On July 2, 1966, the first French nuclear test was held in the Pacific Ocean. A nuclear bomb was detonated on Mururo Atoll, located in the Tuamot Islands, part of French Polynesia. The test was codenamed Aldebaran, and was performed in the lagoon area of the said atoll, about 1,100 kilometers southeast of the island of Tahiti (the largest island in French Polynesia). The bomb detonated that day had a power of about 28 kilotons, almost twice as much as the bomb dropped on Hiroshima in 1945.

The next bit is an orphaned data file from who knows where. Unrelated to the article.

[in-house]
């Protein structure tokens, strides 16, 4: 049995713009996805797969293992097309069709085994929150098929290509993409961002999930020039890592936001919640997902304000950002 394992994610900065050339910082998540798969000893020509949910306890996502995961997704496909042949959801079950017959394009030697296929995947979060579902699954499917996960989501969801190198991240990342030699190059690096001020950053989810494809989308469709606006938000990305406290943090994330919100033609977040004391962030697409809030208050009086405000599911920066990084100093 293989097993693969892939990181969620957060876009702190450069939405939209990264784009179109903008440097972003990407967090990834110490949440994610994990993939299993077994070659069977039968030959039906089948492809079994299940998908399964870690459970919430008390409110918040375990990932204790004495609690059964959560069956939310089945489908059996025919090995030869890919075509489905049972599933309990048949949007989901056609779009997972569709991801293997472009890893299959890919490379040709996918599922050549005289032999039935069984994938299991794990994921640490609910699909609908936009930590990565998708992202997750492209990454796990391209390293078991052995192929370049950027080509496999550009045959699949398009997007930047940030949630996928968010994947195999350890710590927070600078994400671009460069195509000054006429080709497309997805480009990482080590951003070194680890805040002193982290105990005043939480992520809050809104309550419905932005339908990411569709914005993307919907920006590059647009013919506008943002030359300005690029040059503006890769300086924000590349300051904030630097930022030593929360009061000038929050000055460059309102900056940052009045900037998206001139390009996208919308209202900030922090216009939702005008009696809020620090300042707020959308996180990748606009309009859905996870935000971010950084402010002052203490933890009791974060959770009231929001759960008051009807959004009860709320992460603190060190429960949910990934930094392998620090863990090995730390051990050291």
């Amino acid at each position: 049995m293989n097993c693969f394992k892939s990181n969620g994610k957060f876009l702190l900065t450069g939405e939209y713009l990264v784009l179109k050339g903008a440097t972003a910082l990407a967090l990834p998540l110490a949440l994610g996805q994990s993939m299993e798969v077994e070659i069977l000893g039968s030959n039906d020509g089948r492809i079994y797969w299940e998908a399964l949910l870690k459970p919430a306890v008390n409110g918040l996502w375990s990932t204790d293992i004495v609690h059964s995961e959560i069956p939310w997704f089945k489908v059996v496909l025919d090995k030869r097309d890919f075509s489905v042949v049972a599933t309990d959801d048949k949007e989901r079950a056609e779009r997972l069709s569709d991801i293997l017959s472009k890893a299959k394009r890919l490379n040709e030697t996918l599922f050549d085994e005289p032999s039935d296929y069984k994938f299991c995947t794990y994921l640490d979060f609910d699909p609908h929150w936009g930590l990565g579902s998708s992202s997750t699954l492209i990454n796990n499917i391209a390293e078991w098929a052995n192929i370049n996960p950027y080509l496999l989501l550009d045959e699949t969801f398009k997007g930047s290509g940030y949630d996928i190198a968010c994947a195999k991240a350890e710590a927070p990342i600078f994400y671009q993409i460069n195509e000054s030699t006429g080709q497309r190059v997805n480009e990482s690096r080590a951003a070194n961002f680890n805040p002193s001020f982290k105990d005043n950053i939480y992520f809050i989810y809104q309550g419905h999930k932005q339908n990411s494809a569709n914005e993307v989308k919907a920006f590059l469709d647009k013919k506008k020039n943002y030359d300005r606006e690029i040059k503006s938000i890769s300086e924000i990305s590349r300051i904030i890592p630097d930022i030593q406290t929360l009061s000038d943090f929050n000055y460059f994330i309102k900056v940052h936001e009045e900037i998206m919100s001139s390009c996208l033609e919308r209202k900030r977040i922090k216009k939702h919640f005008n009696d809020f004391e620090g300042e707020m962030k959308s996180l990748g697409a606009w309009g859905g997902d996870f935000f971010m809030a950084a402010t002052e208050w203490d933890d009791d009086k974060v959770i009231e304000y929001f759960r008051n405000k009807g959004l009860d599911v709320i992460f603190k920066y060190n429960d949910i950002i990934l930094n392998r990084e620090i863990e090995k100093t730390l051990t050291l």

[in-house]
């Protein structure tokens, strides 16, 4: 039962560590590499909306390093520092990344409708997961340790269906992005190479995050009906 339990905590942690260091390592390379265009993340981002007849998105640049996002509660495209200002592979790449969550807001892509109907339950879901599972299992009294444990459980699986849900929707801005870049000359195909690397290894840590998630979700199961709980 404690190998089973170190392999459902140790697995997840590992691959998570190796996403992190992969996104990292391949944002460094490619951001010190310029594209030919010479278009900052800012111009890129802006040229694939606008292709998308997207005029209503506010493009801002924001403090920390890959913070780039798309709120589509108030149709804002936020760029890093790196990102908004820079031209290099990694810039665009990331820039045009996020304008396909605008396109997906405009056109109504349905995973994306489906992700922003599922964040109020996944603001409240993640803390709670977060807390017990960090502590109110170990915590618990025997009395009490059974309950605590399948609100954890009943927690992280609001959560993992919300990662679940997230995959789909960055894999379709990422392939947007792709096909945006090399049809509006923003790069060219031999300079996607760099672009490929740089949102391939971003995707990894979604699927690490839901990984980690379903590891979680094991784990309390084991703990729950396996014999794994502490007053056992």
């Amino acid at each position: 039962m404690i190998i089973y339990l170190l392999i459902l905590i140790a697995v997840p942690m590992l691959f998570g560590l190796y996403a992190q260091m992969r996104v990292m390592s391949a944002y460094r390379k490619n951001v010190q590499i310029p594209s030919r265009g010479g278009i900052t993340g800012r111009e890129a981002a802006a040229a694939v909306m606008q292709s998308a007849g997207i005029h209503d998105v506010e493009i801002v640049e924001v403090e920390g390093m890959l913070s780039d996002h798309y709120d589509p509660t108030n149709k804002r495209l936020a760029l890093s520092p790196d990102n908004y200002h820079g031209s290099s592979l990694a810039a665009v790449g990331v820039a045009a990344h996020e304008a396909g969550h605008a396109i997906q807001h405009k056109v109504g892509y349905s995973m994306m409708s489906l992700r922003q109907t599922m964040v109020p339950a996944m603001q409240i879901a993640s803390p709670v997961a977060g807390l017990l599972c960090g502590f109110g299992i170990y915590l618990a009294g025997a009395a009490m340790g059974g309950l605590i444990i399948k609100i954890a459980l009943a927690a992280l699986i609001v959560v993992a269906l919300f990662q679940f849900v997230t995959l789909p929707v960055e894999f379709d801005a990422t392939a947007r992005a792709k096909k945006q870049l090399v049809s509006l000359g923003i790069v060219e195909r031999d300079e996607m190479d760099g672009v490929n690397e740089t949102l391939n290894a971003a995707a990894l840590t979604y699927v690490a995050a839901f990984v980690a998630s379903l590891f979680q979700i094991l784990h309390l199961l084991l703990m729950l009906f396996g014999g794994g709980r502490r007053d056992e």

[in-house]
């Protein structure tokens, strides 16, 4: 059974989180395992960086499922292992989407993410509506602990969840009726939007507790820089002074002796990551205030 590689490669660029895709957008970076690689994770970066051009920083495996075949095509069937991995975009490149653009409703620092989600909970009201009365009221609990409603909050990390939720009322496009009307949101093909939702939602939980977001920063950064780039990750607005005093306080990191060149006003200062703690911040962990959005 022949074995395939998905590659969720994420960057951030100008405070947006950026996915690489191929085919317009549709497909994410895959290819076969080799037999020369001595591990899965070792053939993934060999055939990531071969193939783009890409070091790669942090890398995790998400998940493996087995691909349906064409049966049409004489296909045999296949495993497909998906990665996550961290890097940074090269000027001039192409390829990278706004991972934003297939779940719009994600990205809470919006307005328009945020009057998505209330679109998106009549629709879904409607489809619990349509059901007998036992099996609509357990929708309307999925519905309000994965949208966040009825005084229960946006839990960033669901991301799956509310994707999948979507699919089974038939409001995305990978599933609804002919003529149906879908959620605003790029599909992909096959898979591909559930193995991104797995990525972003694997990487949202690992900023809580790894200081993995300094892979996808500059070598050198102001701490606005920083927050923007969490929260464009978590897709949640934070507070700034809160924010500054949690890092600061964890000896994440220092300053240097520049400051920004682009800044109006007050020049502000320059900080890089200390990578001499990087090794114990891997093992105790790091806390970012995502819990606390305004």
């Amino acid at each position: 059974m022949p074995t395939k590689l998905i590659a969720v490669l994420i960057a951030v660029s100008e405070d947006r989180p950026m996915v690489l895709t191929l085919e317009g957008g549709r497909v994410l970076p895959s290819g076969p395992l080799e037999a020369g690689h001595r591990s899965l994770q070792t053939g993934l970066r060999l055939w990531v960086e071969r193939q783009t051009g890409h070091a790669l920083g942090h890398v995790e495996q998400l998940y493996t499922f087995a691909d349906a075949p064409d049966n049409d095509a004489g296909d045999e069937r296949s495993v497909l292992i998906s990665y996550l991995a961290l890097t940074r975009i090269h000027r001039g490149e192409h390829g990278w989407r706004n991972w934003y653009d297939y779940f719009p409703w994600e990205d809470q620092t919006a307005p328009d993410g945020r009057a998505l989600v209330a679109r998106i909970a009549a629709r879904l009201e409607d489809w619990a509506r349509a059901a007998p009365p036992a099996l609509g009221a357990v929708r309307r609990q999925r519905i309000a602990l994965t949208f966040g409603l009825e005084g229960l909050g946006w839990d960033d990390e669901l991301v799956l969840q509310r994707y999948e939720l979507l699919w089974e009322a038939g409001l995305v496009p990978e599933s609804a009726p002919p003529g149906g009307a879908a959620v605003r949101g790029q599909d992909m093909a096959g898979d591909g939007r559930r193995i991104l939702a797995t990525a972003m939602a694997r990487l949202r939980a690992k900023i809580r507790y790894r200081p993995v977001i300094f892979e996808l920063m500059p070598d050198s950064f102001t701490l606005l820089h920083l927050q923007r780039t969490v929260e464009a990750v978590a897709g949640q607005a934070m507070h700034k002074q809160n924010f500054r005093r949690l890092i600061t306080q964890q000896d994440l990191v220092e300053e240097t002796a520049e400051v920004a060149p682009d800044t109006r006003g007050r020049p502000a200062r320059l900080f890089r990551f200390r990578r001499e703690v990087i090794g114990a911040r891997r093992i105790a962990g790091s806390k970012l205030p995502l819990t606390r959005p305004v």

The French had conducted nuclear tests before, but never before in the Pacific (between 1960 and 1966) they used Algerian desert areas. The mentioned test of the name Aldebaran was just the beginning of a long series of tests, so that in the area of French Polynesia to date, a total of about 190 nuclear devices have been tested. One test from September 1966 was attended even by then-French President Charles de Gaulle. The Americans also conducted nuclear tests in the Pacific Ocean, especially near Bikini Atoll in the Marshall Islands area. Although Bikini Atoll is located in the Pacific Ocean as well as Mururoa Atoll, these are two very distant locations. Namely, Bikini Atoll is more than 7,000 kilometers away from Mururo Atoll in French Polynesia, almost like Moscow from New York.
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